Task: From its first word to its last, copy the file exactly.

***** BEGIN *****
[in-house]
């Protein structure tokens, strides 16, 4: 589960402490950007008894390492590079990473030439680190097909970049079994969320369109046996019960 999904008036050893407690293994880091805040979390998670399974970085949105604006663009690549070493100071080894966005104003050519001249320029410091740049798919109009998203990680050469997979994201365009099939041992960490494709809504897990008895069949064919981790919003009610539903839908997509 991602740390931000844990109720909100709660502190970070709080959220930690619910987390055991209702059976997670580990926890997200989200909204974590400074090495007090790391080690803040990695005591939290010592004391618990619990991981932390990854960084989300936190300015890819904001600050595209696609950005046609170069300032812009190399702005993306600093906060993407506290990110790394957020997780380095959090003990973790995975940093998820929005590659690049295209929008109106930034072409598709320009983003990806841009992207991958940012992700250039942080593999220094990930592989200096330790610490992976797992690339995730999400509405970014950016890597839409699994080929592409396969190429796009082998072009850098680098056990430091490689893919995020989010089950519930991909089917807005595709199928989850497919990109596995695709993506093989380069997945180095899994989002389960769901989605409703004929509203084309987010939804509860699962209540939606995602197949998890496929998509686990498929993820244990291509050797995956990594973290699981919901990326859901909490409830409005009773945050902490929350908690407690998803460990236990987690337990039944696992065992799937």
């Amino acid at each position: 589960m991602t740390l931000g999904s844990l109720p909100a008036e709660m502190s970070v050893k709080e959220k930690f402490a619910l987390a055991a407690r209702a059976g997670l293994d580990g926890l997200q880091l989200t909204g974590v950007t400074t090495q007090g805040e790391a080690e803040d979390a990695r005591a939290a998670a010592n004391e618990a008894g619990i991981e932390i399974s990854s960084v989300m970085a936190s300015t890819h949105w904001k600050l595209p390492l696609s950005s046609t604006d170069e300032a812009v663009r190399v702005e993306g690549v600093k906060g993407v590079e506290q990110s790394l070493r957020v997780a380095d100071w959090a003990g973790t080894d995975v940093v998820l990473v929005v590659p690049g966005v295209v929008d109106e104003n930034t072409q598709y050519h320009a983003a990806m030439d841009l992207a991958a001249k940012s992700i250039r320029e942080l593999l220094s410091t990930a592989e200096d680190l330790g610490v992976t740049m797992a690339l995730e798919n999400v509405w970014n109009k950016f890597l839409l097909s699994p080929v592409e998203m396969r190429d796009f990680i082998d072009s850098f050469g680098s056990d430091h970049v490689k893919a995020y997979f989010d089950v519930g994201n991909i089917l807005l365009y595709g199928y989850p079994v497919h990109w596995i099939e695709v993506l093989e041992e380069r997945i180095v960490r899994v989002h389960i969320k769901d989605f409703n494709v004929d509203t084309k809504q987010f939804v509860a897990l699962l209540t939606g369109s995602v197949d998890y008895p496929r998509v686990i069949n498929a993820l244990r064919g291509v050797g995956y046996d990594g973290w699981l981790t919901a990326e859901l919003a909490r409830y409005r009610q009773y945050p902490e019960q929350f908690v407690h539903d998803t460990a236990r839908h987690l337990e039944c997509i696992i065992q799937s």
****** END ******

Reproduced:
[in-house]
């Protein structure tokens, strides 16, 4: 589960402490950007008894390492590079990473030439680190097909970049079994969320369109046996019960 999904008036050893407690293994880091805040979390998670399974970085949105604006663009690549070493100071080894966005104003050519001249320029410091740049798919109009998203990680050469997979994201365009099939041992960490494709809504897990008895069949064919981790919003009610539903839908997509 991602740390931000844990109720909100709660502190970070709080959220930690619910987390055991209702059976997670580990926890997200989200909204974590400074090495007090790391080690803040990695005591939290010592004391618990619990991981932390990854960084989300936190300015890819904001600050595209696609950005046609170069300032812009190399702005993306600093906060993407506290990110790394957020997780380095959090003990973790995975940093998820929005590659690049295209929008109106930034072409598709320009983003990806841009992207991958940012992700250039942080593999220094990930592989200096330790610490992976797992690339995730999400509405970014950016890597839409699994080929592409396969190429796009082998072009850098680098056990430091490689893919995020989010089950519930991909089917807005595709199928989850497919990109596995695709993506093989380069997945180095899994989002389960769901989605409703004929509203084309987010939804509860699962209540939606995602197949998890496929998509686990498929993820244990291509050797995956990594973290699981919901990326859901909490409830409005009773945050902490929350908690407690998803460990236990987690337990039944696992065992799937």
């Amino acid at each position: 589960m991602t740390l931000g999904s844990l109720p909100a008036e709660m502190s970070v050893k709080e959220k930690f402490a619910l987390a055991a407690r209702a059976g997670l293994d580990g926890l997200q880091l989200t909204g974590v950007t400074t090495q007090g805040e790391a080690e803040d979390a990695r005591a939290a998670a010592n004391e618990a008894g619990i991981e932390i399974s990854s960084v989300m970085a936190s300015t890819h949105w904001k600050l595209p390492l696609s950005s046609t604006d170069e300032a812009v663009r190399v702005e993306g690549v600093k906060g993407v590079e506290q990110s790394l070493r957020v997780a380095d100071w959090a003990g973790t080894d995975v940093v998820l990473v929005v590659p690049g966005v295209v929008d109106e104003n930034t072409q598709y050519h320009a983003a990806m030439d841009l992207a991958a001249k940012s992700i250039r320029e942080l593999l220094s410091t990930a592989e200096d680190l330790g610490v992976t740049m797992a690339l995730e798919n999400v509405w970014n109009k950016f890597l839409l097909s699994p080929v592409e998203m396969r190429d796009f990680i082998d072009s850098f050469g680098s056990d430091h970049v490689k893919a995020y997979f989010d089950v519930g994201n991909i089917l807005l365009y595709g199928y989850p079994v497919h990109w596995i099939e695709v993506l093989e041992e380069r997945i180095v960490r899994v989002h389960i969320k769901d989605f409703n494709v004929d509203t084309k809504q987010f939804v509860a897990l699962l209540t939606g369109s995602v197949d998890y008895p496929r998509v686990i069949n498929a993820l244990r064919g291509v050797g995956y046996d990594g973290w699981l981790t919901a990326e859901l919003a909490r409830y409005r009610q009773y945050p902490e019960q929350f908690v407690h539903d998803t460990a236990r839908h987690l337990e039944c997509i696992i065992q799937s």